Noodling the Theology of the Body

A lot of people seem to think that the Church functions according to the principle, “That which is not forbidden is compulsory.” So many folk seem to be under the impression that there is a black and white magisterial answer to everything, and that “You’re with us or agin’ us” is the watchword for all … Read more

Counsel the Doubtful

Doubt can be the emotional equivalent of anything from a brief spring rain to a Galveston-destroying hurricane. People can feel doubt over whether to place two bucks on the Mariners to win (don’t) or about whether the God in whom they have believed all their life is a sham, a fraud, and a delusion. Doubt … Read more

Academic Freedom and the Catholic University

Academic freedom is a great good that should be cherished and honored by every university community. This precious heritage of freedom originated in the Christian West and rose initially in the great universities of Europe, which themselves sprang from the cathedral schools of the early Middle Ages. Great universities such as Padua, Bologna, Louvain, Paris, … Read more

Academic Theology

Theology can be defined many ways, but two definitions are perhaps most significant. The first could be described as “God-talk”: It is logos (speech) with theos (God). In this way, prayer is seen as theology proper. In time, this led to a second definition — that theology involves the study of God. The early Christians, … Read more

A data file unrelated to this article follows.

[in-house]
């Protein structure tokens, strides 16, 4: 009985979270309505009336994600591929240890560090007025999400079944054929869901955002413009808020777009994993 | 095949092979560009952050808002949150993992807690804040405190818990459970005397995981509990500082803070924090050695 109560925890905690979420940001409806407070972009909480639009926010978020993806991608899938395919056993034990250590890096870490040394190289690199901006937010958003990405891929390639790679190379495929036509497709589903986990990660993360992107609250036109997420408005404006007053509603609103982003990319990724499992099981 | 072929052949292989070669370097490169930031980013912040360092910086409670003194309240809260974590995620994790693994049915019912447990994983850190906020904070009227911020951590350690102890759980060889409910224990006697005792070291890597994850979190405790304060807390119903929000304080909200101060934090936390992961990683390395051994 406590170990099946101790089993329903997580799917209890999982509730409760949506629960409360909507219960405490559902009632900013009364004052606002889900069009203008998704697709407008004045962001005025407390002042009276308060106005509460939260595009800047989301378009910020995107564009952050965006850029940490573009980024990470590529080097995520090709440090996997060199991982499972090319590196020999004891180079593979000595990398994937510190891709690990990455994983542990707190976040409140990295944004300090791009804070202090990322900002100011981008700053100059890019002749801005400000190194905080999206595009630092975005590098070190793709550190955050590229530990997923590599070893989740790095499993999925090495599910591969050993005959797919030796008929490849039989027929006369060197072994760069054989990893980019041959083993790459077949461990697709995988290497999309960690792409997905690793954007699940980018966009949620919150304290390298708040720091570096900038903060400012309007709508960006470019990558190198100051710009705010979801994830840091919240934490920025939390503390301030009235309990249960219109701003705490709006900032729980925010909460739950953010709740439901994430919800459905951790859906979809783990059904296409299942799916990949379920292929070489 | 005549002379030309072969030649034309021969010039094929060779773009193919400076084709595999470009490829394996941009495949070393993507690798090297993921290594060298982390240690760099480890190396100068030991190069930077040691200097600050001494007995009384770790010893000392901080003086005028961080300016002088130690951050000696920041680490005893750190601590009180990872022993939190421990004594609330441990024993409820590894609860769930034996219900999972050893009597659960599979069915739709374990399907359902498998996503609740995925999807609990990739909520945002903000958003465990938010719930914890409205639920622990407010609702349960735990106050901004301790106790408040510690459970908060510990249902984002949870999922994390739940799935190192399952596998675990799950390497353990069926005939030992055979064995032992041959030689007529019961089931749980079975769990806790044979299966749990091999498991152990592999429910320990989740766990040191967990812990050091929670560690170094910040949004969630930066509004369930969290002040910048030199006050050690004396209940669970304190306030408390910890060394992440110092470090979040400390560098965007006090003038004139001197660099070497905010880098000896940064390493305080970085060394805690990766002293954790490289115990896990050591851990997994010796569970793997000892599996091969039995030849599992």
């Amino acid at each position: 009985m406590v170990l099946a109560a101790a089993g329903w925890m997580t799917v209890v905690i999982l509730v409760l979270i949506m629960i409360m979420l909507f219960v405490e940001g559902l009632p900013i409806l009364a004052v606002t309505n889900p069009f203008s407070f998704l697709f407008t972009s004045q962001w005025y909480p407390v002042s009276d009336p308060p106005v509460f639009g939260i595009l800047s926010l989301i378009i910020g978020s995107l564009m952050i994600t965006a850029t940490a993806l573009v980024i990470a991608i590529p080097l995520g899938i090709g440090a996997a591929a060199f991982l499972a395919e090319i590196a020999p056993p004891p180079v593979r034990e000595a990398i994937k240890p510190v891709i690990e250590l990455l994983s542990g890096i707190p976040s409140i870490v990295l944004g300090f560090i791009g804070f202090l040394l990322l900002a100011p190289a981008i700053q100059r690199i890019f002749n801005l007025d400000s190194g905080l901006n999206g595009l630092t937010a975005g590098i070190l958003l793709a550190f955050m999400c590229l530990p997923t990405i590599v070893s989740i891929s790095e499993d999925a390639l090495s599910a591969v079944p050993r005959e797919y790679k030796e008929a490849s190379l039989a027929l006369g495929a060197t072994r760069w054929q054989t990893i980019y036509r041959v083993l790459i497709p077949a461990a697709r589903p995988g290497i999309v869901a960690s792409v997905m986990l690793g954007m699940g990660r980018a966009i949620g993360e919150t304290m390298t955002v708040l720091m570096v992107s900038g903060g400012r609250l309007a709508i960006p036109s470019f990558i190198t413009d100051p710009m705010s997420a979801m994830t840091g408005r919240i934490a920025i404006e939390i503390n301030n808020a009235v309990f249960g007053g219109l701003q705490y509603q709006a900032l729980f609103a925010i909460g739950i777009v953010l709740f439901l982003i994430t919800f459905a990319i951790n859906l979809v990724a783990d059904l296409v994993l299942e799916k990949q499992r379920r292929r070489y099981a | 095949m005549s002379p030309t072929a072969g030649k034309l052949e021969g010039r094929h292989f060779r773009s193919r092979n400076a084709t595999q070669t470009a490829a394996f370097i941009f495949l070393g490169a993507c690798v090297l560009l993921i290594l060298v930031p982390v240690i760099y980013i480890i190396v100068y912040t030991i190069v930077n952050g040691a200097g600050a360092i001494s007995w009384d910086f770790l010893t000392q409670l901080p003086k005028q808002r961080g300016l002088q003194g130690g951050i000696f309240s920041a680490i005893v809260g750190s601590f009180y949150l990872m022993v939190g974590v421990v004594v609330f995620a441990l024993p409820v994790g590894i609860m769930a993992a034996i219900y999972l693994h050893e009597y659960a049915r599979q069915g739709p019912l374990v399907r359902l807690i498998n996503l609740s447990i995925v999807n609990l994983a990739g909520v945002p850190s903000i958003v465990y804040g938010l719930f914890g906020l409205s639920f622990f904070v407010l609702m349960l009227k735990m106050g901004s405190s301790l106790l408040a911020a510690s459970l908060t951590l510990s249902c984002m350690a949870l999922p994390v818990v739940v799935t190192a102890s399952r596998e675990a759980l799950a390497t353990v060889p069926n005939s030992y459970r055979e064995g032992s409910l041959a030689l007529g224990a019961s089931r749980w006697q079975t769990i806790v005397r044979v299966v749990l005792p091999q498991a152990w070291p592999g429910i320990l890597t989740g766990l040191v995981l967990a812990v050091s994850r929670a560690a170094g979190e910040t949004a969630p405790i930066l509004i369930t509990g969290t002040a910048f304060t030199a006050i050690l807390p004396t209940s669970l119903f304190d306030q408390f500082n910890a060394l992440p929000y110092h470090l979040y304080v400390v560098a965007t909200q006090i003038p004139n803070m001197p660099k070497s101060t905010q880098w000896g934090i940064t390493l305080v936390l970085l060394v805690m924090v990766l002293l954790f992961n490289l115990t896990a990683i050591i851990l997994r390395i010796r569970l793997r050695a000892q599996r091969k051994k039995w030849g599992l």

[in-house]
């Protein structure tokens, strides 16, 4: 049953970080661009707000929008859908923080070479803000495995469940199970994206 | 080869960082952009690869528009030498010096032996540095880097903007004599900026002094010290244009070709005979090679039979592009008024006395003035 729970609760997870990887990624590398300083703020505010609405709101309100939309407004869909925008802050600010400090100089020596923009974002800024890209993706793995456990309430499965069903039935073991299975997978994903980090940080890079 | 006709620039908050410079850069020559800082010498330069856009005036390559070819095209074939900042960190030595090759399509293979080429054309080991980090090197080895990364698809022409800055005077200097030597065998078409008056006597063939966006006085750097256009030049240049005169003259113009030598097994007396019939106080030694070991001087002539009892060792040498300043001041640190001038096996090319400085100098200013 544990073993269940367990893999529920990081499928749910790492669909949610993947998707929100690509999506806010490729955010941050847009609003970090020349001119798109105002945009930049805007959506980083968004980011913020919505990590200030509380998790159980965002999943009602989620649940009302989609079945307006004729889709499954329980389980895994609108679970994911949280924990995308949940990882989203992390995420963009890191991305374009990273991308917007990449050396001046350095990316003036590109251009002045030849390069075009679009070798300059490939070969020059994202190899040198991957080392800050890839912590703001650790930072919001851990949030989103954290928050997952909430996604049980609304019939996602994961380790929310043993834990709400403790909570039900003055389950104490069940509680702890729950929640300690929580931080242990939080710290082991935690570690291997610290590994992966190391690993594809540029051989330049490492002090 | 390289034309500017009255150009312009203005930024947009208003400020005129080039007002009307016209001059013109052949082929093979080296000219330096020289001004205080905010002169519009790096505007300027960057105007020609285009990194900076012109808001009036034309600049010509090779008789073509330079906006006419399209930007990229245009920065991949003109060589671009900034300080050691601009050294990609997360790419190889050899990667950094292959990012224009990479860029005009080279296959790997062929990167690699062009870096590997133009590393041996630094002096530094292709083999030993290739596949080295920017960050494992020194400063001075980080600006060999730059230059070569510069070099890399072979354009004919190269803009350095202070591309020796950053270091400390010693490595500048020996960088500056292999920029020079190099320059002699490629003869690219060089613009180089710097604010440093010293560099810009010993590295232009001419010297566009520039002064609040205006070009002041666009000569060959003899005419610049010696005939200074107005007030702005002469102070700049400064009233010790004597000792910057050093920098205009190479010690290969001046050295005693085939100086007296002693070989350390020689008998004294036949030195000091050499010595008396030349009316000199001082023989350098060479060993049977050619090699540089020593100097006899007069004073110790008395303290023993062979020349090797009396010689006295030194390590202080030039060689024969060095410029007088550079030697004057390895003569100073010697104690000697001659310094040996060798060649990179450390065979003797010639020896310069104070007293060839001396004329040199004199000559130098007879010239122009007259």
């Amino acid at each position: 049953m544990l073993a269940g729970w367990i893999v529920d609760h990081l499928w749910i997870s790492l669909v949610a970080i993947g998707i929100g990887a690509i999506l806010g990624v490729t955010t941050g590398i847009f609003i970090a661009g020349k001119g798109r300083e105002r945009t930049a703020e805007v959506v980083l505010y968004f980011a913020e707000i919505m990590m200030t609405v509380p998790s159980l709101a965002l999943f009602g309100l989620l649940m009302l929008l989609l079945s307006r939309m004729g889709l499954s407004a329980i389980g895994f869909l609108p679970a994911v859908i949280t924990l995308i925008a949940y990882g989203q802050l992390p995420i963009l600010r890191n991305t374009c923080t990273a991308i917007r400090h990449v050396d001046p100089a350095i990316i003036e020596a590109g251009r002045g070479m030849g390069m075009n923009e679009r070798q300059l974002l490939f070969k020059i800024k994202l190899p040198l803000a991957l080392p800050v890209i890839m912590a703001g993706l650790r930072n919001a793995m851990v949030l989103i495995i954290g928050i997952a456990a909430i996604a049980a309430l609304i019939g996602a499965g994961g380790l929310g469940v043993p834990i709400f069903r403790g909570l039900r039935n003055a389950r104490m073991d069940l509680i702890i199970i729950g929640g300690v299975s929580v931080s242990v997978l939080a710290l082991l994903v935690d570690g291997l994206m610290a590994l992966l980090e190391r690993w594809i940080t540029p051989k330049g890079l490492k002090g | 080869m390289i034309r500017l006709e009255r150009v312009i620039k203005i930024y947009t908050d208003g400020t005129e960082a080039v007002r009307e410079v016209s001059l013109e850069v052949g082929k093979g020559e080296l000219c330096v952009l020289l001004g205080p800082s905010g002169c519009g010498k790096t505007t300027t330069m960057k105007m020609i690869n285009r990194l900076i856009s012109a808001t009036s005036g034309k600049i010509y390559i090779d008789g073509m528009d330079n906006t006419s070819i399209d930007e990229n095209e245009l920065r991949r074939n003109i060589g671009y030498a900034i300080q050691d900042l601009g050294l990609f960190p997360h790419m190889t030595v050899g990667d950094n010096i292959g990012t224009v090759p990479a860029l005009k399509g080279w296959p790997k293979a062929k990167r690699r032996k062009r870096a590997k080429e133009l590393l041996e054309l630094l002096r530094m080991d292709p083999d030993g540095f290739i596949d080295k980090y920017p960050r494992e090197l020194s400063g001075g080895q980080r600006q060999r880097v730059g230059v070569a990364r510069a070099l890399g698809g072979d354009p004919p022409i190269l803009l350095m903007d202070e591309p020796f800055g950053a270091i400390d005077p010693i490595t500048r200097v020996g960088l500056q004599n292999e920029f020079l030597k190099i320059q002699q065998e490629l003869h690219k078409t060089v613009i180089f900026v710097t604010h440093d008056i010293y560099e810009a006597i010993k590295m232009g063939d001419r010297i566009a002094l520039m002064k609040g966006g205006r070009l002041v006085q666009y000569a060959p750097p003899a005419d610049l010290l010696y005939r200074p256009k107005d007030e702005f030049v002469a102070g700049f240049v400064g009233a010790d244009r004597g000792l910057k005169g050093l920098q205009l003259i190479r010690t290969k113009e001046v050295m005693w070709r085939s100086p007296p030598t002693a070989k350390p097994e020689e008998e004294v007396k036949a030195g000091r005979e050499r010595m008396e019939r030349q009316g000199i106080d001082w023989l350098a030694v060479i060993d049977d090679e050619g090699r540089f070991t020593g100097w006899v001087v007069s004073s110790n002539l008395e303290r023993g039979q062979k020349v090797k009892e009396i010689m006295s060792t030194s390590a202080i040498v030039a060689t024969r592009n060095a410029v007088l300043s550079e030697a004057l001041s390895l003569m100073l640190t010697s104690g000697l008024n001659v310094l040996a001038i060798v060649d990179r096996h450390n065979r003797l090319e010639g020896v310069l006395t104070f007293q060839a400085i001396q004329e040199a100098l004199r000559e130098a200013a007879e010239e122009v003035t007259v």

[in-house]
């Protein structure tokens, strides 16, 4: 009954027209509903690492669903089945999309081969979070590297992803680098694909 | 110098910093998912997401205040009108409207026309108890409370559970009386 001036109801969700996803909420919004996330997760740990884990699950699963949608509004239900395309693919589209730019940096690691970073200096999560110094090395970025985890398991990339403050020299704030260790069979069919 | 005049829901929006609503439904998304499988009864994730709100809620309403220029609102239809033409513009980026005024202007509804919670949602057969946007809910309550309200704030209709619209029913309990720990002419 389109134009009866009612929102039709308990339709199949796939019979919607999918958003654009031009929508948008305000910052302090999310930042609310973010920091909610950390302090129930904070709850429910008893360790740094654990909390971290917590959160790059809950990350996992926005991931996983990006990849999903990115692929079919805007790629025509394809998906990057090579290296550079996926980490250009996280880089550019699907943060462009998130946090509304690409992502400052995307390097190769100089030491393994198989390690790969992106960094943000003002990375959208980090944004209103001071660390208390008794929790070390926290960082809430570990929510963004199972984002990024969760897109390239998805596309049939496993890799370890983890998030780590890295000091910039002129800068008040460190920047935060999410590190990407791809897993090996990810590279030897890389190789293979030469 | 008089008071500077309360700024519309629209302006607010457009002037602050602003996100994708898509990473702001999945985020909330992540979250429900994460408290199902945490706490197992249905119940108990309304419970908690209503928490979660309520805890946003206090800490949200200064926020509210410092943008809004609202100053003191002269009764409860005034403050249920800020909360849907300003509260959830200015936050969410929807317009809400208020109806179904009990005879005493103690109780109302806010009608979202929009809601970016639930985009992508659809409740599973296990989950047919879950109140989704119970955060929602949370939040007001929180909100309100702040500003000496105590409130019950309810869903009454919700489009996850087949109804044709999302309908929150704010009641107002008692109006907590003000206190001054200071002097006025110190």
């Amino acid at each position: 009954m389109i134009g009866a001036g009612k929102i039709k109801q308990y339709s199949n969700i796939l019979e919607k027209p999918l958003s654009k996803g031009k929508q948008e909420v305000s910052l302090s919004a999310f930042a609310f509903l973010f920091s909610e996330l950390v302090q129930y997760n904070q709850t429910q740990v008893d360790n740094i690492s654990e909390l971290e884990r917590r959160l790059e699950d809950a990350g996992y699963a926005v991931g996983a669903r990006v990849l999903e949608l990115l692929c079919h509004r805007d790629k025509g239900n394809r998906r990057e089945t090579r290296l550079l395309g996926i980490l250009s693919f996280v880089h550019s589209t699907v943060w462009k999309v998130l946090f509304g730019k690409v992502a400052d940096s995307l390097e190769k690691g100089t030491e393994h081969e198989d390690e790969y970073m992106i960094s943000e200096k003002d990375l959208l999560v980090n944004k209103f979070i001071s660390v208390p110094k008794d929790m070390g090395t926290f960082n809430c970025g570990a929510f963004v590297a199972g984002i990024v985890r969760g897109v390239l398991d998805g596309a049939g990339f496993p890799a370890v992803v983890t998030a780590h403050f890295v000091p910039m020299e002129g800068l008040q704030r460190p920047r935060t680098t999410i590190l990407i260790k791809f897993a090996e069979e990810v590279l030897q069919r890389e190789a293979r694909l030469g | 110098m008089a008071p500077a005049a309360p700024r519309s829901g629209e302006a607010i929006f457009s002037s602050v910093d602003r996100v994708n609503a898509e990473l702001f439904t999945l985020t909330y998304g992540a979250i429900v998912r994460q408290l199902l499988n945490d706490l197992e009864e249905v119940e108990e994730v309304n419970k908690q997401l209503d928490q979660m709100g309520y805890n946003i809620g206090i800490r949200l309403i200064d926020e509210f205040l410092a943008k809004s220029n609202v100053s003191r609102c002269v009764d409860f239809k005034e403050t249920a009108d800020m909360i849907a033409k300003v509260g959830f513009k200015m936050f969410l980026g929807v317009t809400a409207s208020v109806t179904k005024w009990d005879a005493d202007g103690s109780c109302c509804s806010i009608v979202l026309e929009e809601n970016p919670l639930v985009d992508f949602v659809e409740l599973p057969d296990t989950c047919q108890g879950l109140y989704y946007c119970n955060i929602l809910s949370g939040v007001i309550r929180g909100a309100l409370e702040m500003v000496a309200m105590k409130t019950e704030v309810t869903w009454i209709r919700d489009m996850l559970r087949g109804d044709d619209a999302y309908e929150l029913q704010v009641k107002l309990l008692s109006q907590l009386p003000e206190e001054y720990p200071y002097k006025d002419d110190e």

Tango and the Theology of the Body

I love to tango.As a single Catholic woman, this isn’t always easy. Argentine tango can be danced close — very close. Its intimacy and passion can sweep me into the romantic ozone layer, obscuring any sense of reality. It lures me into wanting more — more intimacy, more connectedness, more transcendence. So why do I … Read more

Chastity: Silk Vestments and Fishnet Stockings

Despite the evidence of my implausible last name — customer-service staff refuse to believe it, force me to repeat it two and three times, and sometimes even argue, “It can’t be spelled like that!” — the provenance of my Catholic faith is Irish American, courtesy of my catechetical mom. Whatever specifically Croatian quirks dad had … Read more

Alien Ideas: Christianity and the Search for Extraterrestrial Life

In this Crisis Magazine classic, Benjamin Wiker revisits the strange history of belief in extraterrestrials and considers what impact their existence might have on Christianity.     We tend to consider speculation about extraterrestrials to be a recent phenomenon, a task forced on us by the scientific knowledge we’ve gained during the last century. It’s … Read more

The New Language

It’s no exaggeration to say that the sad task of the 20th century was to rid itself of the Christian sexual ethic. If we’re to build a culture of life, the task of the 21st century must be to reclaim it. But the often repressive approach of previous generations of Christians (usually silence or, at … Read more